There are some moments in life when the stars align so neatly it is hard to attribute them to anything other than fate.
Ever since I started at the Honolulu Museum of Art more than 10 years ago, the idea for an exhibition on Okinawan art had been slowly forming in my mind. Initially, though, I knew little about the subject. In fact, the first time I came across shelves of Okinawan ceramics in the vault I had no idea what they were, other than the fact that they were from Okinawa.
Over the years, though, Okinawa kept coming up. I learned much about this area from our knowledgeable textiles curator Sara Oka even before we started to plan an exhibition. Then, in 2008, University of Hawai‘i Professor John Szostak approached me about working with students to install a mini-exhibition on Mingei (a movement emphasizing Japanese folk art that emerged in the early 20th century to spread around the world, with strong ties to Hawai‘i) in our Japan Gallery, and the class researched and included our Okinawan funerary urns. Other past UH students have expressed interest in HoMA’s series of Hokusai prints depicting Okinawan scenery and titled Eight Views of the Ryūkyū Islands (of which we have a complete set). Lastly, Okinawan museum professionals and scholars have visited several times to survey our collection, including Professor Mori Tatsuya from the Okinawan Prefectural University of Art, who greatly increased the amount of information we have regarding our Okinawan holdings. In particular, Professor Mori’s enthusiasm for an imperial lacquer offering stand made us aware that this was a rare treasure.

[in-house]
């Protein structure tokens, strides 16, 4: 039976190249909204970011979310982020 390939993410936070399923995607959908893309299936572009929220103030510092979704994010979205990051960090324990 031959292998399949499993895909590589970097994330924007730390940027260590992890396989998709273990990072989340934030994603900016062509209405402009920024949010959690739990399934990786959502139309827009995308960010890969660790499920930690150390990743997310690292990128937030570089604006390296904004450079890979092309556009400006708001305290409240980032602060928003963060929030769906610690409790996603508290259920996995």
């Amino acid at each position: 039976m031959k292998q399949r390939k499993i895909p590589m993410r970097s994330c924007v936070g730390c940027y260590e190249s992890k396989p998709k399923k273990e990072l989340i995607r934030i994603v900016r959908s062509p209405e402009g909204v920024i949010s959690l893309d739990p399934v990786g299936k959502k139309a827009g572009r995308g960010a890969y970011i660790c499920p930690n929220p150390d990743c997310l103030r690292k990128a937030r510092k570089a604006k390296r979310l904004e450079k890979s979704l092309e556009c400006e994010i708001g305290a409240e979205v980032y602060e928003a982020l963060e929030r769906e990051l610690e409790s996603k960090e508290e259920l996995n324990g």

With help from all of these people, it finally seemed time to organize a special exhibition celebrating Okinawan art. Lacquer and Clay: Okinawan Art, which opened May 10 of this year and is still on display, has the offering stand installed as the highlight. It has been an honor to witness the significance the artworks have for the local Okinawan community, which has strongly supported our programming. Performing arts troupe Ukwanshin Kabudan not only conducted a moving opening ceremony for the exhibition, but also recently performed in the Doris Duke Theatre, and collaborated over the summer with our Art School to bring contemporary textile artists from Okinawa for a student workshop and other related events.
Even with this remarkable convergence of energies from so many different directions, though, it still felt like something was missing.
It is no secret that my first love is the museum’s stellar Asian paintings; the opportunity to study them was one of my main reasons for coming to Honolulu. However, HoMA did not possess a single Okinawan painting. In my years as a curator, I had never seen one come on the market, and I had started to accept the fact that there might never be an opportunity to address this gap in our collection. (Given the devastation Okinawa was subjected to in the last century, we were lucky to have what we did, and the possibility of ever making another significant acquisition of Okinawan art was remote indeed.)